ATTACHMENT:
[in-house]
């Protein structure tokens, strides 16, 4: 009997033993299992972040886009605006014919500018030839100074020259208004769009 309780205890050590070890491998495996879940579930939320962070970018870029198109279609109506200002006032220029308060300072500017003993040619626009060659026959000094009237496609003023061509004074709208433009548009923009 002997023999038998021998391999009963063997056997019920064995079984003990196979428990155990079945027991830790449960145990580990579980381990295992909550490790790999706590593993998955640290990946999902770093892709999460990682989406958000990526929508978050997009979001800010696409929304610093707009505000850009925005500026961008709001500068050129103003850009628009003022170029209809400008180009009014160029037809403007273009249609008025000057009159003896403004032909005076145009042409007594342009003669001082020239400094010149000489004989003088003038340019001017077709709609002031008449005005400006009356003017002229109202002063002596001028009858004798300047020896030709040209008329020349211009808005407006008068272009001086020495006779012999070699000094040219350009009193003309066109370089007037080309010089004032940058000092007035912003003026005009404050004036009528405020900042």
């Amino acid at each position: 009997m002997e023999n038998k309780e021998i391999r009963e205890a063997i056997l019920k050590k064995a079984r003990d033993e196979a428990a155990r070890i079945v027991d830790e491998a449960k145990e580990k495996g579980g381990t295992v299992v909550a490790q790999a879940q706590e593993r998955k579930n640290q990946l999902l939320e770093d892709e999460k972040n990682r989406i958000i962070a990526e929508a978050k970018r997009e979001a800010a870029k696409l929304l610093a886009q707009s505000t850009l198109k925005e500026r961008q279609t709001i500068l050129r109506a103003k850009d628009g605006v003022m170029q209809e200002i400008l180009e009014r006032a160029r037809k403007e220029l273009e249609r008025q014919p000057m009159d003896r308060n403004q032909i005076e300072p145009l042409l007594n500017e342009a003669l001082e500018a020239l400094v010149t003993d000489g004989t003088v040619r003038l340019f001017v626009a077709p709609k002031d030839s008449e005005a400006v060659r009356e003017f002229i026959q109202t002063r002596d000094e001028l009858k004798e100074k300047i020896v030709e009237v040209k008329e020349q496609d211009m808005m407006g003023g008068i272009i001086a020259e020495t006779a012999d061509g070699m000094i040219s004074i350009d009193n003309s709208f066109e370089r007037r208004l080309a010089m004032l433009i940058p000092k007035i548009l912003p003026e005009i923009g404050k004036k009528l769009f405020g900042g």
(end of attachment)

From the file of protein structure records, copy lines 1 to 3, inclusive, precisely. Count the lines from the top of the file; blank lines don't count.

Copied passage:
[in-house]
């Protein structure tokens, strides 16, 4: 009997033993299992972040886009605006014919500018030839100074020259208004769009 309780205890050590070890491998495996879940579930939320962070970018870029198109279609109506200002006032220029308060300072500017003993040619626009060659026959000094009237496609003023061509004074709208433009548009923009 002997023999038998021998391999009963063997056997019920064995079984003990196979428990155990079945027991830790449960145990580990579980381990295992909550490790790999706590593993998955640290990946999902770093892709999460990682989406958000990526929508978050997009979001800010696409929304610093707009505000850009925005500026961008709001500068050129103003850009628009003022170029209809400008180009009014160029037809403007273009249609008025000057009159003896403004032909005076145009042409007594342009003669001082020239400094010149000489004989003088003038340019001017077709709609002031008449005005400006009356003017002229109202002063002596001028009858004798300047020896030709040209008329020349211009808005407006008068272009001086020495006779012999070699000094040219350009009193003309066109370089007037080309010089004032940058000092007035912003003026005009404050004036009528405020900042």
């Amino acid at each position: 009997m002997e023999n038998k309780e021998i391999r009963e205890a063997i056997l019920k050590k064995a079984r003990d033993e196979a428990a155990r070890i079945v027991d830790e491998a449960k145990e580990k495996g579980g381990t295992v299992v909550a490790q790999a879940q706590e593993r998955k579930n640290q990946l999902l939320e770093d892709e999460k972040n990682r989406i958000i962070a990526e929508a978050k970018r997009e979001a800010a870029k696409l929304l610093a886009q707009s505000t850009l198109k925005e500026r961008q279609t709001i500068l050129r109506a103003k850009d628009g605006v003022m170029q209809e200002i400008l180009e009014r006032a160029r037809k403007e220029l273009e249609r008025q014919p000057m009159d003896r308060n403004q032909i005076e300072p145009l042409l007594n500017e342009a003669l001082e500018a020239l400094v010149t003993d000489g004989t003088v040619r003038l340019f001017v626009a077709p709609k002031d030839s008449e005005a400006v060659r009356e003017f002229i026959q109202t002063r002596d000094e001028l009858k004798e100074k300047i020896v030709e009237v040209k008329e020349q496609d211009m808005m407006g003023g008068i272009i001086a020259e020495t006779a012999d061509g070699m000094i040219s004074i350009d009193n003309s709208f066109e370089r007037r208004l080309a010089m004032l433009i940058p000092k007035i548009l912003p003026e005009i923009g404050k004036k009528l769009f405020g900042g």